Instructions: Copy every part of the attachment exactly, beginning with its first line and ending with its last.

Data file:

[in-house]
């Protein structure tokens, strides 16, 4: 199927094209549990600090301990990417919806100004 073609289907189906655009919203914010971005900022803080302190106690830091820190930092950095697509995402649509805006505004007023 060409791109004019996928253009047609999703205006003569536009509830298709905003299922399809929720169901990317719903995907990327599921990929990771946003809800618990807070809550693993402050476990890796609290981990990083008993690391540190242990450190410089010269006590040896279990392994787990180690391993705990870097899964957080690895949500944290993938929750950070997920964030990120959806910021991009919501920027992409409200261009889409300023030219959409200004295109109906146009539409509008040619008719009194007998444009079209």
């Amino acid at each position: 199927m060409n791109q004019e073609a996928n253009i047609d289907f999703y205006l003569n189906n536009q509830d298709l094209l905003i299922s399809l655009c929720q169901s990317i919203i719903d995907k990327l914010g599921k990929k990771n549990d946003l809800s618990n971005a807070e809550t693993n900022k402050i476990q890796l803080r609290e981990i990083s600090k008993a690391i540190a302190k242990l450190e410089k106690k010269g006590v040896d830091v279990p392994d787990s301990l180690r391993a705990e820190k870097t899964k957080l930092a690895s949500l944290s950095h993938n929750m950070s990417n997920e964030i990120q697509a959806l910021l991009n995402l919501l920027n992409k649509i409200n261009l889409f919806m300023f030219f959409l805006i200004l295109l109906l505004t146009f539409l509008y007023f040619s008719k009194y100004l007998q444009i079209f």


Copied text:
[in-house]
């Protein structure tokens, strides 16, 4: 199927094209549990600090301990990417919806100004 073609289907189906655009919203914010971005900022803080302190106690830091820190930092950095697509995402649509805006505004007023 060409791109004019996928253009047609999703205006003569536009509830298709905003299922399809929720169901990317719903995907990327599921990929990771946003809800618990807070809550693993402050476990890796609290981990990083008993690391540190242990450190410089010269006590040896279990392994787990180690391993705990870097899964957080690895949500944290993938929750950070997920964030990120959806910021991009919501920027992409409200261009889409300023030219959409200004295109109906146009539409509008040619008719009194007998444009079209």
């Amino acid at each position: 199927m060409n791109q004019e073609a996928n253009i047609d289907f999703y205006l003569n189906n536009q509830d298709l094209l905003i299922s399809l655009c929720q169901s990317i919203i719903d995907k990327l914010g599921k990929k990771n549990d946003l809800s618990n971005a807070e809550t693993n900022k402050i476990q890796l803080r609290e981990i990083s600090k008993a690391i540190a302190k242990l450190e410089k106690k010269g006590v040896d830091v279990p392994d787990s301990l180690r391993a705990e820190k870097t899964k957080l930092a690895s949500l944290s950095h993938n929750m950070s990417n997920e964030i990120q697509a959806l910021l991009n995402l919501l920027n992409k649509i409200n261009l889409f919806m300023f030219f959409l805006i200004l295109l109906l505004t146009f539409l509008y007023f040619s008719k009194y100004l007998q444009i079209f």